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Keeping Up Appearances


How Not to Behave if You Want to Be Truly Wealthy



 Angele  McQuade If you’ve read the 1996 best-seller The Millionaire Next Door: The Surprising Secrets of America’s Wealthy, you already know it’s hard to identify the truly affluent based on appearance and behavior. Now Millionaire co-author Thomas Stanley is back with a dose of financial tough love for high-spending wannabes in Stop Acting Rich … and Start Living Like a Real Millionaire.

The book’s conclusions come from a major new survey commissioned by Stanley and performed by the University of Georgia Survey Research Institute that explores differences in choices and behaviors between the truly wealthy and those just feigning affluence. As with the research findings in The Millionaire Next Door, these challenge popular assumptions about wealth.
   
Stanley differentiates between high- earners — the Income Sheet Affluent, who “drive their balance sheets and wear their income statements,” he says — and the truly wealthy, or Balance Sheet Affluent. Although the so-called IA might appear rich, they spend their money practically the minute it lands in their bank accounts. “We have confused status and wealth with prestige,” the author explains.
   
The book also offers surprising insight into professions. Stanley’s research shows that high-earning doctors, attorneys, professional athletes and entertainers often have low net worths thanks to spending habits that match earnings almost dollar for dollar. “You can act rich or actually become rich,” he says. “Few of us will ever be able to do both.”
   
If you’re aiming for true wealth, heed Stanley’s cautionary words the next time you’re shopping for a home: “Nothing has a greater impact on your wealth and your consumption than your choice of house and neighborhood. If you live in a pricey home in an exclusive neighborhood, you will spend more than you should and your ability to save and build wealth will be compromised.”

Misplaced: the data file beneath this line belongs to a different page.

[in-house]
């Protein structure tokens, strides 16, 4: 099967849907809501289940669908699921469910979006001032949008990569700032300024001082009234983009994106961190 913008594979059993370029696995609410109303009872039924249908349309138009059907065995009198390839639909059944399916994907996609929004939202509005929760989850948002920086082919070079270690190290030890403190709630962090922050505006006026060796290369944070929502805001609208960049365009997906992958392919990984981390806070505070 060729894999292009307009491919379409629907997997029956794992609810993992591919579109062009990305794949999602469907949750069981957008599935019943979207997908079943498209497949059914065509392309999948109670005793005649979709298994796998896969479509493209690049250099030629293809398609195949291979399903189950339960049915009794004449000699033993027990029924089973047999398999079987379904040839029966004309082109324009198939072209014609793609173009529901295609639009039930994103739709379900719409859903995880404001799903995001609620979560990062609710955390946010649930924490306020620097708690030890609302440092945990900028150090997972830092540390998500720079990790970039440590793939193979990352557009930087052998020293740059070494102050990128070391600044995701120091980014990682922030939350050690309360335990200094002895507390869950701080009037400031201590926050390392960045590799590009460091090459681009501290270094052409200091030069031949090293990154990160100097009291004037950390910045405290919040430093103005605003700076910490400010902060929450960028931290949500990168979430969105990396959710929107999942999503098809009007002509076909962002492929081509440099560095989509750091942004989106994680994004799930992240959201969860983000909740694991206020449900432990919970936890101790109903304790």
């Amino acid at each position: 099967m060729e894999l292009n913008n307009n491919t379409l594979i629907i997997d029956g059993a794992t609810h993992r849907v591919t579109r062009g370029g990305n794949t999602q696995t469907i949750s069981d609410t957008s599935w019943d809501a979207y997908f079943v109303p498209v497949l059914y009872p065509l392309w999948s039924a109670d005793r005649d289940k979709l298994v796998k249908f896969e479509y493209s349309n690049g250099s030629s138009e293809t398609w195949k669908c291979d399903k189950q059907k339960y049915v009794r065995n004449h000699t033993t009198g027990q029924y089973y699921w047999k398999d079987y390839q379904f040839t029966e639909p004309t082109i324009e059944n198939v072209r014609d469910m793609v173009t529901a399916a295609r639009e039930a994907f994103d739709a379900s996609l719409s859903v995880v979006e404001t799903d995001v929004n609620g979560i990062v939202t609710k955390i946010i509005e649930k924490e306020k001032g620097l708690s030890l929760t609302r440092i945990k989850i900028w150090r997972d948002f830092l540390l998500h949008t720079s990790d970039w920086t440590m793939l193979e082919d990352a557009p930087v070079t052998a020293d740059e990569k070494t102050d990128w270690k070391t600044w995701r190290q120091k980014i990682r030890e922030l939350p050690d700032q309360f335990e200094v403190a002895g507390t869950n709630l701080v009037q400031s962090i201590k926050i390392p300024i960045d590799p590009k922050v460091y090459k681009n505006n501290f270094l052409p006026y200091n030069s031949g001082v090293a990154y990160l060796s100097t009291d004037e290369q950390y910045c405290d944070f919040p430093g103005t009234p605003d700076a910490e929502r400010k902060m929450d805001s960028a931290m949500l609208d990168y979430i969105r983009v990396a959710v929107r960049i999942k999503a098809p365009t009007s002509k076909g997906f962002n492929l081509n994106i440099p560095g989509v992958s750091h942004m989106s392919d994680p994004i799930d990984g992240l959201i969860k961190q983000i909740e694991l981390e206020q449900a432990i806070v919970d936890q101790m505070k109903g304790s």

A lifestyle of moderation — buying the less expensive house, driving a Toyota instead of a BMW, offering a more modest bottle of wine when entertaining — is often the key distinction between the IA and BA. But don’t worry; millionaires still have fun and splurge. And maybe that’s what true wealth is all about: Security plus the freedom to go a little crazy after you’ve amassed the net worth to afford it.
   
The statistics geeks among us will adore the book’s copious tables and charts. If you’re more into the human interest side, you’ll find plenty of anecdotes to dig into and learn from. But beware if you’re just looking for reassurance that you can somehow spend your way into wealth; there’s no way you’ll make it to the last page without vowing to reform your fake-it-till-you-make-it mentality.
   
If your goal is long-lasting wealth and not just the appearance of affluence, start reading ASAP. Soon enough you’ll know more than you ever imagined necessary about the truly wealthy’s taste in watches, liquor, houses, cars and suits. But even more important, you’ll know why this seemingly trivial information might matter to those hoping to sport that kind of balance sheet someday.


Angele McQuade is the author of two books, including Investment Clubs for Dummies. You can find her online at angelemcquade.com.


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